New York City is regifting migrants to Minnesota
The Minneapolis Star Tribune had a headline yesterday noting that Minnesota is among the top states to which New York City is redirecting its excess illegal immigrant arrivals. The Star Tribune writes,
Minnesota has emerged as a top destination for migrants accepting free plane tickets to leave New York City, as homeless shelters there strain to house a record surge of asylum-seekers.
Data released by the city shows that over roughly the past two years, 1,177 migrants have taken tickets to Minnesota—the fifth most popular destination.
The Star Tribune notes that these new arrivals are adding to the record backlog at the local immigration court, located in Ft. Snelling.
Overall, a record 35,443 pending cases await the state’s immigration court.
Cutting through the euphemisms, those 35,000 face potential deportation, at some point in the far distant future. AlphaNews digs deeper into the immigration court numbers here.
By shear coincidence, roughly 35,000 corresponds to the number of net “international” migrants arriving in Minnesota in recent years, according to U.S. Census Bureau figures. These new arrivals join a foreign-born population in Minnesota that already exceeds 500,000.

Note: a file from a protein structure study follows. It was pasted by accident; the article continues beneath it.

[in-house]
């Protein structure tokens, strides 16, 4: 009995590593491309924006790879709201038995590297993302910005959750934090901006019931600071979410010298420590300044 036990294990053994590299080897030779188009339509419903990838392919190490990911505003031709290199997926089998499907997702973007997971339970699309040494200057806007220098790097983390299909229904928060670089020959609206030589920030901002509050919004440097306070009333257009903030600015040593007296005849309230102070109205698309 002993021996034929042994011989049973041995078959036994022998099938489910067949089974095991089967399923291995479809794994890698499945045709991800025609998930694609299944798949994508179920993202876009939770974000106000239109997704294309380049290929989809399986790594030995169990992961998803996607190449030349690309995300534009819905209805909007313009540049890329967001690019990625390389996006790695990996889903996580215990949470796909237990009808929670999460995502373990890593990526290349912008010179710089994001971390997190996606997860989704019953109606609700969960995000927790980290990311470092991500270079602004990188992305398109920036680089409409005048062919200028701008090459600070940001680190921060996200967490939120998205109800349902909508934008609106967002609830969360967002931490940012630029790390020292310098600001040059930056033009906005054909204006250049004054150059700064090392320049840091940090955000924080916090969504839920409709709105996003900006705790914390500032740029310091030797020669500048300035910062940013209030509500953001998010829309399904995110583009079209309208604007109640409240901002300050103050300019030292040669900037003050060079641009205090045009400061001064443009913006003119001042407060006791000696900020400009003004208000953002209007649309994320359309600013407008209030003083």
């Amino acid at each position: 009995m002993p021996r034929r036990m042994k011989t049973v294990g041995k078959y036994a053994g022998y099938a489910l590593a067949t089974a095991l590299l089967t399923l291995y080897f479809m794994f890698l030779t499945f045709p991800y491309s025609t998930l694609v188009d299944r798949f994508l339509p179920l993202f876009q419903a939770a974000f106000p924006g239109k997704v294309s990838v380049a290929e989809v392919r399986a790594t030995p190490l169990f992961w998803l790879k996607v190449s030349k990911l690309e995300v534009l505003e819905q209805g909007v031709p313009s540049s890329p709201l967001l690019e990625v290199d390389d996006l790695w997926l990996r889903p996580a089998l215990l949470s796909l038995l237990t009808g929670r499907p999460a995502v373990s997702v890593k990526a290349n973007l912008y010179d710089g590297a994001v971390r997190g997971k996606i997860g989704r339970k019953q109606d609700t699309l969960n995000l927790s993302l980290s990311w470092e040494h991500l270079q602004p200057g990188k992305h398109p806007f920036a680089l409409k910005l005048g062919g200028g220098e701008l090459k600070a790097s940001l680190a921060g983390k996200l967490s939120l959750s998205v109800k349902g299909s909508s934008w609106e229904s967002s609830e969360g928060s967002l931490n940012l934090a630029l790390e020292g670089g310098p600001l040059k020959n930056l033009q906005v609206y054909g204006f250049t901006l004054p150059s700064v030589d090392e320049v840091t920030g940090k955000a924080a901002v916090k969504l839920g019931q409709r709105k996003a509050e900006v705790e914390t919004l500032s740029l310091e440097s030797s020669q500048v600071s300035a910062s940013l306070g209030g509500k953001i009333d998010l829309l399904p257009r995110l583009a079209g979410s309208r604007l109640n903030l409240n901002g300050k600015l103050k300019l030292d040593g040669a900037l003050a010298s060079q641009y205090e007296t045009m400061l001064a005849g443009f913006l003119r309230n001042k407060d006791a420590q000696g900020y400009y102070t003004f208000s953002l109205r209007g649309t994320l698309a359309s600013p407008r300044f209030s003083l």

A 2019 estimate of the size of the illegal immigrant population in Minnesota pegs the number at 81,000, with the majority from Mexico and Central America.
That number is surely higher today. With illegal immigrants now eligible for free college tuition, free health insurance, and legal drivers licenses in Minnesota, among other taxpayer-funded benefits, look for that number to surge.
As my colleague John Phelan has been documenting, these new unauthorized arrivals are more than offset by local residents moving out. Minnesota is not alone among states losing population to other locales.
The Census Bureau’s numbers of which states benefit from shifting domestic migration patterns almost exactly match the “U-Haul Index” of one-way truck rentals.
U-Haul published its latest index of one-rentals early this month, with the usual results. Texas finished at No. 1 for the third year in a row, among net gainers. Florida, the Carolinas, and Tennessee round out the top five.
Not all the top states offer warm weather. Idaho, Washington, Colorado, and Vermont finished 6th, 7th, 9th, and 12th respectively in the index.
Minnesota fell from 17th to 20th last year.
The bottom dwellers offer no surprises. California finished dead last for the fourth year in a row. Rounding out the bottom five are four northern, Democrat-run states: Massachusetts, Illinois, New Jersey, and Michigan.
It’s U-Haul democracy.